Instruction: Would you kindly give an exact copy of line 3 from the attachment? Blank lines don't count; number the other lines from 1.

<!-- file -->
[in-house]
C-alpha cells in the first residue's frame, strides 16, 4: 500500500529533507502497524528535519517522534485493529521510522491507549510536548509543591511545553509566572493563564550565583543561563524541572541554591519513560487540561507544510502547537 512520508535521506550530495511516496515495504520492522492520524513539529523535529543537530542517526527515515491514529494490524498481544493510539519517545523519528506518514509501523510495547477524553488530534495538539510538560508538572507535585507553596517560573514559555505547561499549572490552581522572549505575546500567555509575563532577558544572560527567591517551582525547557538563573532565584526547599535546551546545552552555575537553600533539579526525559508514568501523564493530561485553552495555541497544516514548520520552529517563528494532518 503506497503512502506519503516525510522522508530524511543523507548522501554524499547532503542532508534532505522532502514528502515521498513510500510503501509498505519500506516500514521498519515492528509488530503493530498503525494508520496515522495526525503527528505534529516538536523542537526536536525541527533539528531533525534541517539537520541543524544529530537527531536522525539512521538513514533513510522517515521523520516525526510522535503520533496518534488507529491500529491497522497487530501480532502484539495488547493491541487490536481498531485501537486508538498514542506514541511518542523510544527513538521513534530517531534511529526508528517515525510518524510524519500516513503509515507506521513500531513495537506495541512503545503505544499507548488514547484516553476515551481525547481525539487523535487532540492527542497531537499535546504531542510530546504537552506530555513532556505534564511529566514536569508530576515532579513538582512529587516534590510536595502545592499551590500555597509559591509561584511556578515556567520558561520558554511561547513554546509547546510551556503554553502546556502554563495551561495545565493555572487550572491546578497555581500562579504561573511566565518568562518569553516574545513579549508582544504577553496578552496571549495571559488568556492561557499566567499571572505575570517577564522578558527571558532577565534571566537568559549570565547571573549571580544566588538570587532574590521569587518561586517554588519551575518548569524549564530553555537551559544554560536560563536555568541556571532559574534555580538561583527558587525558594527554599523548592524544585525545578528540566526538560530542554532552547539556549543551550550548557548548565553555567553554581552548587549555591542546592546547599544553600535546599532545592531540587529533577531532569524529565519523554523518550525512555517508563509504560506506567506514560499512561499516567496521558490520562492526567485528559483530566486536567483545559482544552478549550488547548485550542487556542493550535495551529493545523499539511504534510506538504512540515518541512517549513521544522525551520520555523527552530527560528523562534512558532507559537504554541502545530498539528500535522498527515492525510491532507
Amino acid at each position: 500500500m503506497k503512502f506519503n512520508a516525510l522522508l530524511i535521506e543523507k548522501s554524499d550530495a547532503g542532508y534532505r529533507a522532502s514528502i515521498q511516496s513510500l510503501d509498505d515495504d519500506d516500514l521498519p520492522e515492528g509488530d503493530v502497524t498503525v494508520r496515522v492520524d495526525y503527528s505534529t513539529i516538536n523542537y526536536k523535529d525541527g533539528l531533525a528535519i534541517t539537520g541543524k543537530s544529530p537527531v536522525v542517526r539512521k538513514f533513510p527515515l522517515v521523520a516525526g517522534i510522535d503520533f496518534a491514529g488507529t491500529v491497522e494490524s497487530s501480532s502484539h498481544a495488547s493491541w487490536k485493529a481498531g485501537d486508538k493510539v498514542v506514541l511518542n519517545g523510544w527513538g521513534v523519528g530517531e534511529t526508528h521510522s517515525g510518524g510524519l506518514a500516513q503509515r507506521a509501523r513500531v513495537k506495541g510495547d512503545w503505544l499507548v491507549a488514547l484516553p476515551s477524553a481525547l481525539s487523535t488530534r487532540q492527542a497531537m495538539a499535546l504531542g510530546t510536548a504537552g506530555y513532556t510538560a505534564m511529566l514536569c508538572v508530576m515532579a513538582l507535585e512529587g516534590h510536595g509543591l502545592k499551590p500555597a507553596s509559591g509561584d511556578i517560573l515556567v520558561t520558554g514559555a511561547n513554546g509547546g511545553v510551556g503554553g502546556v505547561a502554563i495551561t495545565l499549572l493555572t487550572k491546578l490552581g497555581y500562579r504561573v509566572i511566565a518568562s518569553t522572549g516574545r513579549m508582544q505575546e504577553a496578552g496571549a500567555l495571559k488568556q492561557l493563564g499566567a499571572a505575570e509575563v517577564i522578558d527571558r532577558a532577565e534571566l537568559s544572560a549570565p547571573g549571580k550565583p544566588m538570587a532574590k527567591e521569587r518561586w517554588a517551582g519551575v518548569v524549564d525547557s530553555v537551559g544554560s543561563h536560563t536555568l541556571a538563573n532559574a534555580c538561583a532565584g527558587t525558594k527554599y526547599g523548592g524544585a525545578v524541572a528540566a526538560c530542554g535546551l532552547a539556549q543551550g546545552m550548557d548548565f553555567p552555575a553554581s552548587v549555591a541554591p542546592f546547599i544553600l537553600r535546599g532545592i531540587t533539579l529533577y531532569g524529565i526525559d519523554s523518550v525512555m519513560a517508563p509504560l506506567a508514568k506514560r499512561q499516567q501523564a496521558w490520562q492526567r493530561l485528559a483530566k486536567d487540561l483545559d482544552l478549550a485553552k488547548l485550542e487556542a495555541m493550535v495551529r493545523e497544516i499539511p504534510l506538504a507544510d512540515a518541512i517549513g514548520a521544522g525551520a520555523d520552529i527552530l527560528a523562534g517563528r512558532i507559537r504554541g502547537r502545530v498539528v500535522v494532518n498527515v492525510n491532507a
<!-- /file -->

Amino acid at each position: 500500500m503506497k503512502f506519503n512520508a516525510l522522508l530524511i535521506e543523507k548522501s554524499d550530495a547532503g542532508y534532505r529533507a522532502s514528502i515521498q511516496s513510500l510503501d509498505d515495504d519500506d516500514l521498519p520492522e515492528g509488530d503493530v502497524t498503525v494508520r496515522v492520524d495526525y503527528s505534529t513539529i516538536n523542537y526536536k523535529d525541527g533539528l531533525a528535519i534541517t539537520g541543524k543537530s544529530p537527531v536522525v542517526r539512521k538513514f533513510p527515515l522517515v521523520a516525526g517522534i510522535d503520533f496518534a491514529g488507529t491500529v491497522e494490524s497487530s501480532s502484539h498481544a495488547s493491541w487490536k485493529a481498531g485501537d486508538k493510539v498514542v506514541l511518542n519517545g523510544w527513538g521513534v523519528g530517531e534511529t526508528h521510522s517515525g510518524g510524519l506518514a500516513q503509515r507506521a509501523r513500531v513495537k506495541g510495547d512503545w503505544l499507548v491507549a488514547l484516553p476515551s477524553a481525547l481525539s487523535t488530534r487532540q492527542a497531537m495538539a499535546l504531542g510530546t510536548a504537552g506530555y513532556t510538560a505534564m511529566l514536569c508538572v508530576m515532579a513538582l507535585e512529587g516534590h510536595g509543591l502545592k499551590p500555597a507553596s509559591g509561584d511556578i517560573l515556567v520558561t520558554g514559555a511561547n513554546g509547546g511545553v510551556g503554553g502546556v505547561a502554563i495551561t495545565l499549572l493555572t487550572k491546578l490552581g497555581y500562579r504561573v509566572i511566565a518568562s518569553t522572549g516574545r513579549m508582544q505575546e504577553a496578552g496571549a500567555l495571559k488568556q492561557l493563564g499566567a499571572a505575570e509575563v517577564i522578558d527571558r532577558a532577565e534571566l537568559s544572560a549570565p547571573g549571580k550565583p544566588m538570587a532574590k527567591e521569587r518561586w517554588a517551582g519551575v518548569v524549564d525547557s530553555v537551559g544554560s543561563h536560563t536555568l541556571a538563573n532559574a534555580c538561583a532565584g527558587t525558594k527554599y526547599g523548592g524544585a525545578v524541572a528540566a526538560c530542554g535546551l532552547a539556549q543551550g546545552m550548557d548548565f553555567p552555575a553554581s552548587v549555591a541554591p542546592f546547599i544553600l537553600r535546599g532545592i531540587t533539579l529533577y531532569g524529565i526525559d519523554s523518550v525512555m519513560a517508563p509504560l506506567a508514568k506514560r499512561q499516567q501523564a496521558w490520562q492526567r493530561l485528559a483530566k486536567d487540561l483545559d482544552l478549550a485553552k488547548l485550542e487556542a495555541m493550535v495551529r493545523e497544516i499539511p504534510l506538504a507544510d512540515a518541512i517549513g514548520a521544522g525551520a520555523d520552529i527552530l527560528a523562534g517563528r512558532i507559537r504554541g502547537r502545530v498539528v500535522v494532518n498527515v492525510n491532507a